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Hospice heroes reunited

Sixteen years ago, two nurses worked the first ever shift at Marlborough’s Hospice.

Kerri Hale and Michele Devereux-Austin met in November 2003 and for four years helped care for patients and their families.

But when a nasty leg fracture meant Michele had to leave, the pair lost touch.

Now they have been reunited as retired nurse Michele returns to the Blenheim-based hospice as a volunteer, just in time for the start of Hospice Awareness Week.

“We’ve come full circle,” she says.

Michele, from Blenheim, graduated as a registered nurse in 2000 and started her career at Middlemore Hospital in Auckland.

But palliative care was always the area she was most interested in, she says.

“I spent a lot of my working life as a health carer in hospitals in Auckland as well as a St Joseph’s Mercy Hospice,

“We moved to Blenheim as my husband is involved with Omaka and then I saw the job at the hospice advertised – it was meant to be.”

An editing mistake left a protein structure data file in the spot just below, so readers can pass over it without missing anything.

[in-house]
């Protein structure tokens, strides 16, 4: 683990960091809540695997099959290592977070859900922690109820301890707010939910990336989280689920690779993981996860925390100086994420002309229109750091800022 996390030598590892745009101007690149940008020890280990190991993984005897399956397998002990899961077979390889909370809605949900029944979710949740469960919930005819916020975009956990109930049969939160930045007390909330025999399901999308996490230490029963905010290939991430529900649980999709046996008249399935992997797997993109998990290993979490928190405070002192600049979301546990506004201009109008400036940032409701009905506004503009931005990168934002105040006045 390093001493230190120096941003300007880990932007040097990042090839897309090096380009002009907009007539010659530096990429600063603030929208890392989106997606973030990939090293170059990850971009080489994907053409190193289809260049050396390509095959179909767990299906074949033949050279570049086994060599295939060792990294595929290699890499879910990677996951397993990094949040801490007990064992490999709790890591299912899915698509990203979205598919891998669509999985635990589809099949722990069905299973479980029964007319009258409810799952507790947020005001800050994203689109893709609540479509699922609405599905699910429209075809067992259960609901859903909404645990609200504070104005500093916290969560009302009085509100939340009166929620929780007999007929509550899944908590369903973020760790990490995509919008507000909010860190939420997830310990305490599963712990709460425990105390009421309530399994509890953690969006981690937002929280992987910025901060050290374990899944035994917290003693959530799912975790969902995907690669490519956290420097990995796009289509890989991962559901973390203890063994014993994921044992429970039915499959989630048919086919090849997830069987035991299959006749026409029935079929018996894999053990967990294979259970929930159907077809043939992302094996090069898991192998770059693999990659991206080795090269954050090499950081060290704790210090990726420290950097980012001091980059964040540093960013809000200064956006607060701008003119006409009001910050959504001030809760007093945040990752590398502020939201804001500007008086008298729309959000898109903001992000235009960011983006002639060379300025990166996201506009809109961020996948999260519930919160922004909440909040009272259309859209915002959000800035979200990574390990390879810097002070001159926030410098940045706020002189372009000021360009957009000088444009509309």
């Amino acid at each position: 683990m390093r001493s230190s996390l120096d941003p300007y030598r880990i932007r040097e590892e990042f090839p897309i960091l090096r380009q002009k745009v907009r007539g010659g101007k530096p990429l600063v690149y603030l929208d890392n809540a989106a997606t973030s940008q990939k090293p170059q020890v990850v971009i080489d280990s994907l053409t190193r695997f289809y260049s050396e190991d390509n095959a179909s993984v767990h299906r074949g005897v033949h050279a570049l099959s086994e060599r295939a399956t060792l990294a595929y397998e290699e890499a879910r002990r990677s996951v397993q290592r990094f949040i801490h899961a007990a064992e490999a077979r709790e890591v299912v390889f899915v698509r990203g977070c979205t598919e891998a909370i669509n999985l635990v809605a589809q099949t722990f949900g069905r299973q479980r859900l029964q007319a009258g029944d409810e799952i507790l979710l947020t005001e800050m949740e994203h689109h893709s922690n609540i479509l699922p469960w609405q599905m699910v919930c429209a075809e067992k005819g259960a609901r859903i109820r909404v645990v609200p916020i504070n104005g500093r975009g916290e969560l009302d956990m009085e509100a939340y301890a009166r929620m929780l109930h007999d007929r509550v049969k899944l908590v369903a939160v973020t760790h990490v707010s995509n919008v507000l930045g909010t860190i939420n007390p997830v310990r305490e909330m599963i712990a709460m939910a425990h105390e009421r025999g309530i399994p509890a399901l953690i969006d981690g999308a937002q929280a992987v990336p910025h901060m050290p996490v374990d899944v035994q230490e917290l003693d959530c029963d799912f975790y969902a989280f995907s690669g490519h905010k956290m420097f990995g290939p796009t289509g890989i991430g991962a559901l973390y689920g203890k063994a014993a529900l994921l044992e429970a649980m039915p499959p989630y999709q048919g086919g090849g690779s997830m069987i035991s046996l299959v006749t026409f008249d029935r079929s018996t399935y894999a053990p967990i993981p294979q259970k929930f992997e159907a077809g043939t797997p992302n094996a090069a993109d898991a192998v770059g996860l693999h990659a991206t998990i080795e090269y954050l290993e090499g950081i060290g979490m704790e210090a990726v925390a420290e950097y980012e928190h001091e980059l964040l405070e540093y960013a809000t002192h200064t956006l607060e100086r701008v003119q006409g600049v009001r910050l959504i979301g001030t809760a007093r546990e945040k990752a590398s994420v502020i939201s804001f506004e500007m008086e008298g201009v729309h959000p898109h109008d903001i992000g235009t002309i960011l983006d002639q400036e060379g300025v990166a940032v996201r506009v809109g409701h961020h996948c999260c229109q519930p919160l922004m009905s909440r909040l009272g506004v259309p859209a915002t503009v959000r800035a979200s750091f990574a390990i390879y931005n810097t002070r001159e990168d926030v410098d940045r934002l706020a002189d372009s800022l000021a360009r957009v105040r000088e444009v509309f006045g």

An early photo of the hospice team. Photo: Supplied.

Michele says that volunteers have a big role to play in the smooth running of hospice, not just at the hub itself but in the wider community.

“I really don’t mind what I do, I just want to help,” she says.

“I like people and I make a mean omelette.”

For clinical nurse specialist Kerri, the hospice is also a special place.

“It has a real sense of community and it’s a place where people have connected.

“Death is a natural part of life, that’s our philosophy.

“People come to us feeling vulnerable, patients get comfort from us and that’s crucial so they can see that it’s okay and we can get through it.

“This is not a sad place to work, there’s always laughter,” she says.

Some of the hospice team in the early days of the organisation. Photo: Supplied.

The six-roomed hospice, community care team and other vital volunteers care for an average of 100 patients a month across the region.

From preparing breakfast, looking after the gardens, taking on a shift at the hospice’s Redwoodtown shop or writing biographies, Volunteers are always kept busy.

While there are between 250 to 300 volunteers on the books, not all are actively involved.

“For the 16 years I’ve been working here, the world has really opened up.

“We’ve done ballet dancing, learned te reo, sold raffle tickets and helped organise weddings.

‘It’s all about the holistic approach,” says Kerri.

Hospice Awareness Week runs from 13 May to 19 May.

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